BY ERIC FRANCO
Desert Bus was created by American illusionists Penn and Teller in 1995 for the Sega CD, devised as an intentionally bad video game that was to “work as a satire against the anti-video-game lobby” amidst the ’90s culture wars. It was never released.
But as a recently published New Yorker piece details, the game’s been given a rebirth from the ashes of its Clinton-era obscurity by way of Desert Bus For Hope, an annual charity event created in 2007 and centered around the game’s sole gameplay mechanic: Desert Bus puts you behind the driver’s seat for a real-time, eight-hour commute from Arizona to Las Vegas. That’s it. That’s the entire game. There is no pause button. One point is awarded for completing the trip.
Seems easy right? Well, for the most part it is, provided you have eight hours of free time. There are no passengers to accompany you during your commute nor any cars driving on the road alongside you. But as TNY’s Simon Parker explains, the game’s simplicity anticipates and foils all possibility for an easy cruise-control through any of the game’s 16-hour round-trip.
“Finishing a single leg of the trip requires considerable stamina and concentration in the face of arch boredom: the vehicle constantly lists to the right, so players cannot take their hands off the virtual wheel; swerving from the road will cause the bus’s engine to stall, forcing the player to be towed back to the beginning. The only scenery is the odd sand-pocked rock or road sign,” Parker writes.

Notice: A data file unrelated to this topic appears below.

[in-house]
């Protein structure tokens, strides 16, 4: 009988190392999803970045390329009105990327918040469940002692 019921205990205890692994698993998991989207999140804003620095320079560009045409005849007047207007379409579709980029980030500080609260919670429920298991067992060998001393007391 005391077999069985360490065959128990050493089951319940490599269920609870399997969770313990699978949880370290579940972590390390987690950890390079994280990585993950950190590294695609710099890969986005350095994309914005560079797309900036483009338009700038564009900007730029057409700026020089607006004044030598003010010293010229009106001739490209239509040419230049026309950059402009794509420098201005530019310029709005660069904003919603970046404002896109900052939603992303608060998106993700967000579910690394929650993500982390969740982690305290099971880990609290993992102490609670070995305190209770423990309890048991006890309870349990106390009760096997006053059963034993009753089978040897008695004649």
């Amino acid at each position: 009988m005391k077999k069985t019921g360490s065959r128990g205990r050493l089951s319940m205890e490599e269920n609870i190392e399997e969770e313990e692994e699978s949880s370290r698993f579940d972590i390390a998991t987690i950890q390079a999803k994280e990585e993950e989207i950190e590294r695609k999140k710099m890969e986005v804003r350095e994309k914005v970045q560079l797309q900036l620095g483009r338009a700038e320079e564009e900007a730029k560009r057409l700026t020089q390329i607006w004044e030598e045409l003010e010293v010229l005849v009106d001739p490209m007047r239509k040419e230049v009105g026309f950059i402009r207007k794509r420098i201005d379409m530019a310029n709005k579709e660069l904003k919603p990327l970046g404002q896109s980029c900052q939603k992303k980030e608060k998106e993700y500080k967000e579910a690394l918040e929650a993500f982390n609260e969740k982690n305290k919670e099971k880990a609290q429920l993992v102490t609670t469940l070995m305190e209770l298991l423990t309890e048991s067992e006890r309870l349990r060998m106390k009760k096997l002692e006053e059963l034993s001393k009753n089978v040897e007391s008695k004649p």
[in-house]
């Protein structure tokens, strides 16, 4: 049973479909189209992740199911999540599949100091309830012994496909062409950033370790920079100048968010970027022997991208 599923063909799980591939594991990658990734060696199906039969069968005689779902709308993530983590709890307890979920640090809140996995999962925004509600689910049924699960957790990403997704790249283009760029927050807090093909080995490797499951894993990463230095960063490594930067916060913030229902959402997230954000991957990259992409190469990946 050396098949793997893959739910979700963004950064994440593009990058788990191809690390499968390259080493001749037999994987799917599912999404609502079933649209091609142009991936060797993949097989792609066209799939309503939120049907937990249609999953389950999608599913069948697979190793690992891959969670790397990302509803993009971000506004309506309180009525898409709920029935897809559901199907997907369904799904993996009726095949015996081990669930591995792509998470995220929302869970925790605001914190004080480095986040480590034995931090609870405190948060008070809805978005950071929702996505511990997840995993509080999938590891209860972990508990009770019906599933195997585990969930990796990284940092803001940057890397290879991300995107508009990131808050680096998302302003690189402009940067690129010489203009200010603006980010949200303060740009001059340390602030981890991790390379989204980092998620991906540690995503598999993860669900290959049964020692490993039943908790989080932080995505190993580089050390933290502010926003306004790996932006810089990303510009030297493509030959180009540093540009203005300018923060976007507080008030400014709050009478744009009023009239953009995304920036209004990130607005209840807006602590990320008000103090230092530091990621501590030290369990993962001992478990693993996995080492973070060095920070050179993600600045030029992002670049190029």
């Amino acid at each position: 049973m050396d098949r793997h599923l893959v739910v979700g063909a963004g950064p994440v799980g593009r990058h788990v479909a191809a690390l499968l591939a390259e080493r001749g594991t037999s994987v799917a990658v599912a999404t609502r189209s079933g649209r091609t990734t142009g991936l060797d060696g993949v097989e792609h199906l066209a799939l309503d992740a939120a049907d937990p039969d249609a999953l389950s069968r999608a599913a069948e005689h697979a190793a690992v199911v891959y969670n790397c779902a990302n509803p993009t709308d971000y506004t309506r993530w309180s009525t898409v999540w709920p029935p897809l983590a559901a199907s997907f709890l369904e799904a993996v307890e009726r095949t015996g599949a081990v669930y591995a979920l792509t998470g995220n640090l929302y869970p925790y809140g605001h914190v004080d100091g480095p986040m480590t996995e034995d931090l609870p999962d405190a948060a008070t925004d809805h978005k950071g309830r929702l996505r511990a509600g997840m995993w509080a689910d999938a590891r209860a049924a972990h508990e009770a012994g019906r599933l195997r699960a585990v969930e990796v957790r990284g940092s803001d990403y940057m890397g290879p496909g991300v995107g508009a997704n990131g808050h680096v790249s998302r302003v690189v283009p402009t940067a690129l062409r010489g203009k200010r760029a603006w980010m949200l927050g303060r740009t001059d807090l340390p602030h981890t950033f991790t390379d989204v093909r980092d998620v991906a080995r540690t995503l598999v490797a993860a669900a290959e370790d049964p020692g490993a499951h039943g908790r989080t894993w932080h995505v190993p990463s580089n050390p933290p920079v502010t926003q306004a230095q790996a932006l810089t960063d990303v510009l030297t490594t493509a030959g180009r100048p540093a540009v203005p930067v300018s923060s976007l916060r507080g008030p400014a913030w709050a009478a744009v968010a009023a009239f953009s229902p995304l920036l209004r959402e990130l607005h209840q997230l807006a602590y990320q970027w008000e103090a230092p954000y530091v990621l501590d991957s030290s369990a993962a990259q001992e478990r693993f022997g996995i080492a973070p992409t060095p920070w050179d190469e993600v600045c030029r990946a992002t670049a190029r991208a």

While its 16-bit graphics are nothing near the photo-realism that big-budget, current-gen games strive for, by virtualizing the mundanity of driving alone, the distilled real-time gameplay in Desert Bus makes for something that’s more realistic than how the Call of Duty franchise approaches realism. What better way to illustrate a desolate desert drive than with fewer pixels? This is what the Smithsonian should’ve featured in its flubbed but well-intentioned The Art of Video Games exhibit, which despite not living up to its potential was nonetheless a big milestone for the video game industry.
Imagineering, the now-defunct New Jersey-based developer behind Desert Bus, created a game that’s a mishmash of the two polar-opposite worlds on today’s consoles. Indie games forgo fidelity and realism to create something artful and focused on gameplay, and blockbuster releases forgo innovating gameplay to focus on making a gun look photo-realistic—with the latter being the reason why, like movies, an effects-driven game almost immediately looks dated when its sequel is released.
Read the full story on Motherboard.